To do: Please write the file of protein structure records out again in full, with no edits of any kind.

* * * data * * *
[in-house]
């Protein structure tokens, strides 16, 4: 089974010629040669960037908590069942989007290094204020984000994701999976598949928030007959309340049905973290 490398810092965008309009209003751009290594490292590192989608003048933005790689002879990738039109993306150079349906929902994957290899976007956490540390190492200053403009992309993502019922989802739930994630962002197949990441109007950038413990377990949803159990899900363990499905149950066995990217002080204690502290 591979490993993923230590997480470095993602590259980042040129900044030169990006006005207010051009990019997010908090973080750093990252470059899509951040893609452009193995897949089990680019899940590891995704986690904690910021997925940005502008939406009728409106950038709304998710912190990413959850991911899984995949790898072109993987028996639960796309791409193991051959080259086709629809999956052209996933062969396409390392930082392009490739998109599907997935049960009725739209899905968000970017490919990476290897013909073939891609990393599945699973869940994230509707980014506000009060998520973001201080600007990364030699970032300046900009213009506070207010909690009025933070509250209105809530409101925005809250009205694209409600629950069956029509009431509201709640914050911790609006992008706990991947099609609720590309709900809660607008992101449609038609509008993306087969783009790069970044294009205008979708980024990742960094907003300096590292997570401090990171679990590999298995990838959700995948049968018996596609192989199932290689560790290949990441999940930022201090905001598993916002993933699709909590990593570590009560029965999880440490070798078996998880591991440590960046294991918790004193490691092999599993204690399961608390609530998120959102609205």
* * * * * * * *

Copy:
[in-house]
């Protein structure tokens, strides 16, 4: 089974010629040669960037908590069942989007290094204020984000994701999976598949928030007959309340049905973290 490398810092965008309009209003751009290594490292590192989608003048933005790689002879990738039109993306150079349906929902994957290899976007956490540390190492200053403009992309993502019922989802739930994630962002197949990441109007950038413990377990949803159990899900363990499905149950066995990217002080204690502290 591979490993993923230590997480470095993602590259980042040129900044030169990006006005207010051009990019997010908090973080750093990252470059899509951040893609452009193995897949089990680019899940590891995704986690904690910021997925940005502008939406009728409106950038709304998710912190990413959850991911899984995949790898072109993987028996639960796309791409193991051959080259086709629809999956052209996933062969396409390392930082392009490739998109599907997935049960009725739209899905968000970017490919990476290897013909073939891609990393599945699973869940994230509707980014506000009060998520973001201080600007990364030699970032300046900009213009506070207010909690009025933070509250209105809530409101925005809250009205694209409600629950069956029509009431509201709640914050911790609006992008706990991947099609609720590309709900809660607008992101449609038609509008993306087969783009790069970044294009205008979708980024990742960094907003300096590292997570401090990171679990590999298995990838959700995948049968018996596609192989199932290689560790290949990441999940930022201090905001598993916002993933699709909590990593570590009560029965999880440490070798078996998880591991440590960046294991918790004193490691092999599993204690399961608390609530998120959102609205």